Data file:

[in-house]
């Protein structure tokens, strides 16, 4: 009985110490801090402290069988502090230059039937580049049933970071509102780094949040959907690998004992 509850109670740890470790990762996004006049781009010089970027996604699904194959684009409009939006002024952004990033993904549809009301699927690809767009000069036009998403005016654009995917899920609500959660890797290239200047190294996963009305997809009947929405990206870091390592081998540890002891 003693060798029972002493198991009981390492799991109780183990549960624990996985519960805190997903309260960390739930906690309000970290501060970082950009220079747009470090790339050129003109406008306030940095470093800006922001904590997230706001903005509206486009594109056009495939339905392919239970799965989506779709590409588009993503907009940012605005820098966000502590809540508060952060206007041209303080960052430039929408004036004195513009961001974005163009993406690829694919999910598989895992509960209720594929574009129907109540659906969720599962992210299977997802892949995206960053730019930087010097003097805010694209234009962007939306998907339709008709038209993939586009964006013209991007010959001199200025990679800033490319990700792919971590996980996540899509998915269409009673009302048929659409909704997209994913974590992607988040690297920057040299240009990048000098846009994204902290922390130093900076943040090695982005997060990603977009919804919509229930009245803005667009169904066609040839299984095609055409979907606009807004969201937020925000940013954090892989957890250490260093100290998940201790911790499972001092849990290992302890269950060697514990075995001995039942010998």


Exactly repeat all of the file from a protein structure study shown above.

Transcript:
[in-house]
């Protein structure tokens, strides 16, 4: 009985110490801090402290069988502090230059039937580049049933970071509102780094949040959907690998004992 509850109670740890470790990762996004006049781009010089970027996604699904194959684009409009939006002024952004990033993904549809009301699927690809767009000069036009998403005016654009995917899920609500959660890797290239200047190294996963009305997809009947929405990206870091390592081998540890002891 003693060798029972002493198991009981390492799991109780183990549960624990996985519960805190997903309260960390739930906690309000970290501060970082950009220079747009470090790339050129003109406008306030940095470093800006922001904590997230706001903005509206486009594109056009495939339905392919239970799965989506779709590409588009993503907009940012605005820098966000502590809540508060952060206007041209303080960052430039929408004036004195513009961001974005163009993406690829694919999910598989895992509960209720594929574009129907109540659906969720599962992210299977997802892949995206960053730019930087010097003097805010694209234009962007939306998907339709008709038209993939586009964006013209991007010959001199200025990679800033490319990700792919971590996980996540899509998915269409009673009302048929659409909704997209994913974590992607988040690297920057040299240009990048000098846009994204902290922390130093900076943040090695982005997060990603977009919804919509229930009245803005667009169904066609040839299984095609055409979907606009807004969201937020925000940013954090892989957890250490260093100290998940201790911790499972001092849990290992302890269950060697514990075995001995039942010998």